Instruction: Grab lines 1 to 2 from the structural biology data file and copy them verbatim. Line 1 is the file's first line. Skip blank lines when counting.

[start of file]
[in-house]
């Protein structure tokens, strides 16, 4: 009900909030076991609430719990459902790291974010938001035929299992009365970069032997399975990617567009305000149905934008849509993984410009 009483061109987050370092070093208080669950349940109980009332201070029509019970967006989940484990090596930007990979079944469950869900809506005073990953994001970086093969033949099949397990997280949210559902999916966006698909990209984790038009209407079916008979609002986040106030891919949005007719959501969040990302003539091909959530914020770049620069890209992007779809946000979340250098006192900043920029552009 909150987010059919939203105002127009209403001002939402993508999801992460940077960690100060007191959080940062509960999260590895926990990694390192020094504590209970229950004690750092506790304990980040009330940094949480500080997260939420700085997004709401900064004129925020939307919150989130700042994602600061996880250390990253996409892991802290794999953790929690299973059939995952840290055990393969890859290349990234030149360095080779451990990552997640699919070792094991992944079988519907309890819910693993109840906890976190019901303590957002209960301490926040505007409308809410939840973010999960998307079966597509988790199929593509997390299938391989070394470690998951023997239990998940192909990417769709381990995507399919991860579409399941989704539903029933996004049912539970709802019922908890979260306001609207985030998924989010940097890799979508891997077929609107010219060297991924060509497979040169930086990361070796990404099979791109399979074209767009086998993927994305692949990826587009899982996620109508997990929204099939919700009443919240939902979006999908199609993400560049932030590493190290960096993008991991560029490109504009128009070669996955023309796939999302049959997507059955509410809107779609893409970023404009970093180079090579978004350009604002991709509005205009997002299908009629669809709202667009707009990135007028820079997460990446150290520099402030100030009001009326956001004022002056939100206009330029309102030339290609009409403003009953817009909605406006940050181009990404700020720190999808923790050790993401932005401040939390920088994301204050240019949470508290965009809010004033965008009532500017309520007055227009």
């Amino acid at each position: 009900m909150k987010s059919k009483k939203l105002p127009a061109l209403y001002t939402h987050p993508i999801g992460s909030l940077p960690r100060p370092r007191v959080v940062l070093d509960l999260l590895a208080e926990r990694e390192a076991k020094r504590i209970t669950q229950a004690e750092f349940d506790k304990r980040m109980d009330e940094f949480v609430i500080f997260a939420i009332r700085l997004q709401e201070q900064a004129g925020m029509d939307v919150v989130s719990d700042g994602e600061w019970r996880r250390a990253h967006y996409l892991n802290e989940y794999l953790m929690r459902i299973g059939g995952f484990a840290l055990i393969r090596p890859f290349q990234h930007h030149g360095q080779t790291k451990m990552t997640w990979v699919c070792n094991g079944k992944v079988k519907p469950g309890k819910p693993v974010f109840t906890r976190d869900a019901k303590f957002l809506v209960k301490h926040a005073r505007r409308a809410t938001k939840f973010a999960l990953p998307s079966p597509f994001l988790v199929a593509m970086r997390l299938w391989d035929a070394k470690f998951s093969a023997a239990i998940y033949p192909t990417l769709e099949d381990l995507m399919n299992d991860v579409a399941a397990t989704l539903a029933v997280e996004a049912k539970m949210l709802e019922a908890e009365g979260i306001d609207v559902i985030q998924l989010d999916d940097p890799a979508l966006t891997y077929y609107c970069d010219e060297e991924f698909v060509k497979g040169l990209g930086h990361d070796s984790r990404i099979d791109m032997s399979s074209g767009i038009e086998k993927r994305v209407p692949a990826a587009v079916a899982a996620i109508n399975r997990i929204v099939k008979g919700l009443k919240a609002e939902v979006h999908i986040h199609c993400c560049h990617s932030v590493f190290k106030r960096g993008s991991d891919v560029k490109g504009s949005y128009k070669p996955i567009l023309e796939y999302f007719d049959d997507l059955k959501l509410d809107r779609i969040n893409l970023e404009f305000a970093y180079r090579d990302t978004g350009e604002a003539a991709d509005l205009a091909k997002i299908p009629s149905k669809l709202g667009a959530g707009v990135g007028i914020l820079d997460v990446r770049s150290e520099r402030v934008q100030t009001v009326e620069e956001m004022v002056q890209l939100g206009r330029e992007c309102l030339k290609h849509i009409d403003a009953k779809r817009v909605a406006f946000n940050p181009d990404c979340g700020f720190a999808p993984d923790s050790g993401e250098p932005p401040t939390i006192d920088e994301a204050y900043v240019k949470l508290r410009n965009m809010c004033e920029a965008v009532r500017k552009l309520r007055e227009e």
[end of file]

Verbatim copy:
[in-house]
């Protein structure tokens, strides 16, 4: 009900909030076991609430719990459902790291974010938001035929299992009365970069032997399975990617567009305000149905934008849509993984410009 009483061109987050370092070093208080669950349940109980009332201070029509019970967006989940484990090596930007990979079944469950869900809506005073990953994001970086093969033949099949397990997280949210559902999916966006698909990209984790038009209407079916008979609002986040106030891919949005007719959501969040990302003539091909959530914020770049620069890209992007779809946000979340250098006192900043920029552009 909150987010059919939203105002127009209403001002939402993508999801992460940077960690100060007191959080940062509960999260590895926990990694390192020094504590209970229950004690750092506790304990980040009330940094949480500080997260939420700085997004709401900064004129925020939307919150989130700042994602600061996880250390990253996409892991802290794999953790929690299973059939995952840290055990393969890859290349990234030149360095080779451990990552997640699919070792094991992944079988519907309890819910693993109840906890976190019901303590957002209960301490926040505007409308809410939840973010999960998307079966597509988790199929593509997390299938391989070394470690998951023997239990998940192909990417769709381990995507399919991860579409399941989704539903029933996004049912539970709802019922908890979260306001609207985030998924989010940097890799979508891997077929609107010219060297991924060509497979040169930086990361070796990404099979791109399979074209767009086998993927994305692949990826587009899982996620109508997990929204099939919700009443919240939902979006999908199609993400560049932030590493190290960096993008991991560029490109504009128009070669996955023309796939999302049959997507059955509410809107779609893409970023404009970093180079090579978004350009604002991709509005205009997002299908009629669809709202667009707009990135007028820079997460990446150290520099402030100030009001009326956001004022002056939100206009330029309102030339290609009409403003009953817009909605406006940050181009990404700020720190999808923790050790993401932005401040939390920088994301204050240019949470508290965009809010004033965008009532500017309520007055227009």